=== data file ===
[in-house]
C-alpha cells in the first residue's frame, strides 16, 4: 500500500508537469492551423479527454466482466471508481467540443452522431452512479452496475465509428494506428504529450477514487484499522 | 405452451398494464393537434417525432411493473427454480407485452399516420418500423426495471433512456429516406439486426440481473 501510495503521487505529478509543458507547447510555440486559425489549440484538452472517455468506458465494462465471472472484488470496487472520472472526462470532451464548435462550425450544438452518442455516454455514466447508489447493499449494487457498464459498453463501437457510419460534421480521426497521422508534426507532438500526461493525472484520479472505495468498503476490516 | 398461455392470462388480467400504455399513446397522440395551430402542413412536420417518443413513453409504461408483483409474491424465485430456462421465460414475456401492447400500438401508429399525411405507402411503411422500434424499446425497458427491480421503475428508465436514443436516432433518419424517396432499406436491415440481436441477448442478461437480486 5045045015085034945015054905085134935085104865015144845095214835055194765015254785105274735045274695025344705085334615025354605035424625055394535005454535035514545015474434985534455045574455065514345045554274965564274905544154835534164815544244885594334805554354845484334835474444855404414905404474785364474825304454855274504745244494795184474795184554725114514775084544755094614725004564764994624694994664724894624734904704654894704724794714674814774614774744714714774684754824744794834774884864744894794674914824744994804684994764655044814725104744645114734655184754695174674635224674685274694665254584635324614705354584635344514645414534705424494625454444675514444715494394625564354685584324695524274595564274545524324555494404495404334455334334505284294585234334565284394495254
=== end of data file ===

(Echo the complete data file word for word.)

[in-house]
C-alpha cells in the first residue's frame, strides 16, 4: 500500500508537469492551423479527454466482466471508481467540443452522431452512479452496475465509428494506428504529450477514487484499522 | 405452451398494464393537434417525432411493473427454480407485452399516420418500423426495471433512456429516406439486426440481473 501510495503521487505529478509543458507547447510555440486559425489549440484538452472517455468506458465494462465471472472484488470496487472520472472526462470532451464548435462550425450544438452518442455516454455514466447508489447493499449494487457498464459498453463501437457510419460534421480521426497521422508534426507532438500526461493525472484520479472505495468498503476490516 | 398461455392470462388480467400504455399513446397522440395551430402542413412536420417518443413513453409504461408483483409474491424465485430456462421465460414475456401492447400500438401508429399525411405507402411503411422500434424499446425497458427491480421503475428508465436514443436516432433518419424517396432499406436491415440481436441477448442478461437480486 5045045015085034945015054905085134935085104865015144845095214835055194765015254785105274735045274695025344705085334615025354605035424625055394535005454535035514545015474434985534455045574455065514345045554274965564274905544154835534164815544244885594334805554354845484334835474444855404414905404474785364474825304454855274504745244494795184474795184554725114514775084544755094614725004564764994624694994664724894624734904704654894704724794714674814774614774744714714774684754824744794834774884864744894794674914824744994804684994764655044814725104744645114734655184754695174674635224674685274694665254584635324614705354584635344514645414534705424494625454444675514444715494394625564354685584324695524274595564274545524324555494404495404334455334334505284294585234334565284394495254